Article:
Ancient Tripartite Coevolution in the Attine Ant-Microbe Symbiosis

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Science  17 Jan 2003:
Vol. 299, Issue 5605, pp. 386-388
DOI: 10.1126/science.1078155

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The symbiosis between fungus-growing ants and the fungi they cultivate for food has been shaped by 50 million years of coevolution. Phylogenetic analyses indicate that this long coevolutionary history includes a third symbiont lineage: specialized microfungal parasites of the ants' fungus gardens. At ancient levels, the phylogenies of the three symbionts are perfectly congruent, revealing that the ant-microbe symbiosis is the product of tripartite coevolution between the farming ants, their cultivars, and the garden parasites. At recent phylogenetic levels, coevolution has been punctuated by occasional host-switching by the parasite, thus intensifying continuous coadaptation between symbionts in a tripartite arms race.

Symbiosis shapes all levels of biological organization, from individual cells to communities and ecosystems (1–4). The attine ant-microbe symbiosis is a paradigmatic example of the generation of organic complexity through symbiotic association (5–13). Fungus-growing ants in the tribe Attini maintain an obligate mutualism with the fungi they grow for food. In return, the ants provide the fungus with substrate for growth, a means of dispersal to new locations, and protection from competitors and parasites (14–16). Attine fungus gardens are frequently infected by a group of potentially devastating fungal parasite species in the genus Escovopsis(11–13). A fourth symbiont in the attine symbiosis, a filamentous bacterium (actinomycete), is cultured by the ants on specialized body surfaces to derive antibiotics that inhibit the growth of Escovopsis (10, 12,17). The ant-cultivar-parasite-bacterium association thus is a quadripartite symbiosis and one of the most complex symbiotic associations discovered in nature. Although the coevolution of attine ants and their fungal cultivars has been the subject of previous investigations (5, 6,8, 18), nothing is known about the evolution of the Escovopsis parasites or the attine bacterial mutualists. Here, we reconstruct the evolutionary history of Escovopsisto elucidate its origins and coevolution with fungus-growing ants and their domesticated fungi.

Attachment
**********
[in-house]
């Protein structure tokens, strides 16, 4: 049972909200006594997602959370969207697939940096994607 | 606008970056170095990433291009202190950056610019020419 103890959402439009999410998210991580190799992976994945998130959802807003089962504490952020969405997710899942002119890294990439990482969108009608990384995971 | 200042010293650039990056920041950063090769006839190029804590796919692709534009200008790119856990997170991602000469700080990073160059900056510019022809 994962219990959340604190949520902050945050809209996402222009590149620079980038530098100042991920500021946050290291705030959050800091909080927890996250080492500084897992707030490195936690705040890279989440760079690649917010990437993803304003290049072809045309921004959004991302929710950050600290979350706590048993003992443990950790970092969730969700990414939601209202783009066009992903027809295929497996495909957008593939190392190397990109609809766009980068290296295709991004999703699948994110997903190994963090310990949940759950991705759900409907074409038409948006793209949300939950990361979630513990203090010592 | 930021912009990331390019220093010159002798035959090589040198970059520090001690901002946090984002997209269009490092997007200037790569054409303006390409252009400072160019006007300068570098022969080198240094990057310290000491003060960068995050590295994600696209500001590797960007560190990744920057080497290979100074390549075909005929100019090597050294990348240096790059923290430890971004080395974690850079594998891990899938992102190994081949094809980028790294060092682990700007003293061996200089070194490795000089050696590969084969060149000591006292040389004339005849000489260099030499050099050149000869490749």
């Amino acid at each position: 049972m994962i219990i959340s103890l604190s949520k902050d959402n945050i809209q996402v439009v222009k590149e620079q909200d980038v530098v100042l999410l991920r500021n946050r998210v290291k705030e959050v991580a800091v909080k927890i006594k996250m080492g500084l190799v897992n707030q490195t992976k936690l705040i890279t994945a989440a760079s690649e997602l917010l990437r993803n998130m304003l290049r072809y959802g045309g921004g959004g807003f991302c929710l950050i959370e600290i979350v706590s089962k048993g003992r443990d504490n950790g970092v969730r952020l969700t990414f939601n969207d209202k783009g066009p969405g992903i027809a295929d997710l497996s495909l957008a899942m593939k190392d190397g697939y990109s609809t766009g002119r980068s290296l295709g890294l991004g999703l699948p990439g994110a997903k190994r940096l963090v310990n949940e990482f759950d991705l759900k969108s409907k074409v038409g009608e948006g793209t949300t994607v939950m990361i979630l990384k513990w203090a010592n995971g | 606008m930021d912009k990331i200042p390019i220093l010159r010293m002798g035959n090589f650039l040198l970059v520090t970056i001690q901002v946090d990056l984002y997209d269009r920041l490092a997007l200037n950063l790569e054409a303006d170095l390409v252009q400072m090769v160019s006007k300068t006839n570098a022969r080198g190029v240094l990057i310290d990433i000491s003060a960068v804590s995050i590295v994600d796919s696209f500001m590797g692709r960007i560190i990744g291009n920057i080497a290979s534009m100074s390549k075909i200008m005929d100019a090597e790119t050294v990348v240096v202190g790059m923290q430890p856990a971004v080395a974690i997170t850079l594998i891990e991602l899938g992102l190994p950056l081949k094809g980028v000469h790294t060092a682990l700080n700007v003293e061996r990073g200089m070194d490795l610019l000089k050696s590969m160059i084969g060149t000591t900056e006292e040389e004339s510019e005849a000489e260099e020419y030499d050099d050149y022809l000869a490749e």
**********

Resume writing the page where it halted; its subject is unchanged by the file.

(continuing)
The attine ants, a monophyletic group of 13 genera that includes over 210 described species, have apparently cultivated fungi for over 50 million years (7). This mutualism is characterized by ancient evolutionary congruence in which specific groups of attine ants have specialized on specific groups of fungal cultivars. The vast majority of basal (lower) attines exclusively cultivate a group of closely related fungi in the family Lepiotaceae (5, 8). The derived (higher) attines, including the leaf-cutting ants, cultivate fungi that belong to two clades of leucocoprineous (Lepiotaceae) fungi, which are probably derived from the fungi cultivated by the lower attines (5). One lineage within the lower attine genus Apterostigma has secondarily switched to fungi in the family Tricholomataceae, and ants in thisApterostigma clade thus cultivate fungi that are distantly related to the lepiotaceous cultivars typical for all other attine ants (5). In contrast to the ancient evolutionary congruence between ants and their cultivars, at more recent phylogenetic levels within ant-cultivar groups, cultivars may be transferred laterally between ant nests (5, 8, 18,19), and on multiple occasions free-living leucocoprineous fungi have been domesticated by lower attine ants as novel cultivars (5, 8, 18).